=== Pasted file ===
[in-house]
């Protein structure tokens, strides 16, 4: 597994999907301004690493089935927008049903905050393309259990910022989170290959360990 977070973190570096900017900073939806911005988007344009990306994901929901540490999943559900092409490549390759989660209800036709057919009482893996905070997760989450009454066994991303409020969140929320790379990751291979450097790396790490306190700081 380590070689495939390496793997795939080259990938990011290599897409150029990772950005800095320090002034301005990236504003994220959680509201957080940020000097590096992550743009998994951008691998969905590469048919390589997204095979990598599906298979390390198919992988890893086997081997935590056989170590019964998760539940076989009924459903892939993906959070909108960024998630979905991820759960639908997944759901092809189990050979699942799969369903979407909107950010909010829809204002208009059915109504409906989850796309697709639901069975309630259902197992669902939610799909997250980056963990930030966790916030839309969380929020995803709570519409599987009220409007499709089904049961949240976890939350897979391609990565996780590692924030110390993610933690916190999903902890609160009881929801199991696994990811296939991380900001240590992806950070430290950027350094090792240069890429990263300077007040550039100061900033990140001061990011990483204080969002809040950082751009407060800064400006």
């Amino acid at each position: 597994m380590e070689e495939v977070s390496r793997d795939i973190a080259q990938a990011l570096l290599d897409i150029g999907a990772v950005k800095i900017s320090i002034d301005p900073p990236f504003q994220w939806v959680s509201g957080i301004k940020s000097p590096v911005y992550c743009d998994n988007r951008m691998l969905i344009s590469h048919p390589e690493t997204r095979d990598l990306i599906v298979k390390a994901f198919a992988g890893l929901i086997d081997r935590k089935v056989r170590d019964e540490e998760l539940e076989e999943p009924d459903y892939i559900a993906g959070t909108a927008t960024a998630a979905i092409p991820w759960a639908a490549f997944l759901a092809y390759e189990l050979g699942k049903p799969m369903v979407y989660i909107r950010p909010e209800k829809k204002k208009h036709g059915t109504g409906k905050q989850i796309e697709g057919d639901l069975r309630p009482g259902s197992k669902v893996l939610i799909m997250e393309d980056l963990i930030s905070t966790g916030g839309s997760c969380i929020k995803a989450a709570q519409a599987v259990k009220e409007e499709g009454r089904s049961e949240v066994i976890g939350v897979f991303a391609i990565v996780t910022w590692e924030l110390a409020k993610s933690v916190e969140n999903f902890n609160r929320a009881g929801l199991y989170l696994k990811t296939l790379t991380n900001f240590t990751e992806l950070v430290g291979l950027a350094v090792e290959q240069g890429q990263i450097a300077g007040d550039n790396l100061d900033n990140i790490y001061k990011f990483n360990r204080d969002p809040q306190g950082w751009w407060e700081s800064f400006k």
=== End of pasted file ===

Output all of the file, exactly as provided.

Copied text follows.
[in-house]
């Protein structure tokens, strides 16, 4: 597994999907301004690493089935927008049903905050393309259990910022989170290959360990 977070973190570096900017900073939806911005988007344009990306994901929901540490999943559900092409490549390759989660209800036709057919009482893996905070997760989450009454066994991303409020969140929320790379990751291979450097790396790490306190700081 380590070689495939390496793997795939080259990938990011290599897409150029990772950005800095320090002034301005990236504003994220959680509201957080940020000097590096992550743009998994951008691998969905590469048919390589997204095979990598599906298979390390198919992988890893086997081997935590056989170590019964998760539940076989009924459903892939993906959070909108960024998630979905991820759960639908997944759901092809189990050979699942799969369903979407909107950010909010829809204002208009059915109504409906989850796309697709639901069975309630259902197992669902939610799909997250980056963990930030966790916030839309969380929020995803709570519409599987009220409007499709089904049961949240976890939350897979391609990565996780590692924030110390993610933690916190999903902890609160009881929801199991696994990811296939991380900001240590992806950070430290950027350094090792240069890429990263300077007040550039100061900033990140001061990011990483204080969002809040950082751009407060800064400006």
């Amino acid at each position: 597994m380590e070689e495939v977070s390496r793997d795939i973190a080259q990938a990011l570096l290599d897409i150029g999907a990772v950005k800095i900017s320090i002034d301005p900073p990236f504003q994220w939806v959680s509201g957080i301004k940020s000097p590096v911005y992550c743009d998994n988007r951008m691998l969905i344009s590469h048919p390589e690493t997204r095979d990598l990306i599906v298979k390390a994901f198919a992988g890893l929901i086997d081997r935590k089935v056989r170590d019964e540490e998760l539940e076989e999943p009924d459903y892939i559900a993906g959070t909108a927008t960024a998630a979905i092409p991820w759960a639908a490549f997944l759901a092809y390759e189990l050979g699942k049903p799969m369903v979407y989660i909107r950010p909010e209800k829809k204002k208009h036709g059915t109504g409906k905050q989850i796309e697709g057919d639901l069975r309630p009482g259902s197992k669902v893996l939610i799909m997250e393309d980056l963990i930030s905070t966790g916030g839309s997760c969380i929020k995803a989450a709570q519409a599987v259990k009220e409007e499709g009454r089904s049961e949240v066994i976890g939350v897979f991303a391609i990565v996780t910022w590692e924030l110390a409020k993610s933690v916190e969140n999903f902890n609160r929320a009881g929801l199991y989170l696994k990811t296939l790379t991380n900001f240590t990751e992806l950070v430290g291979l950027a350094v090792e290959q240069g890429q990263i450097a300077g007040d550039n790396l100061d900033n990140i790490y001061k990011f990483n360990r204080d969002p809040q306190g950082w751009w407060e700081s800064f400006k």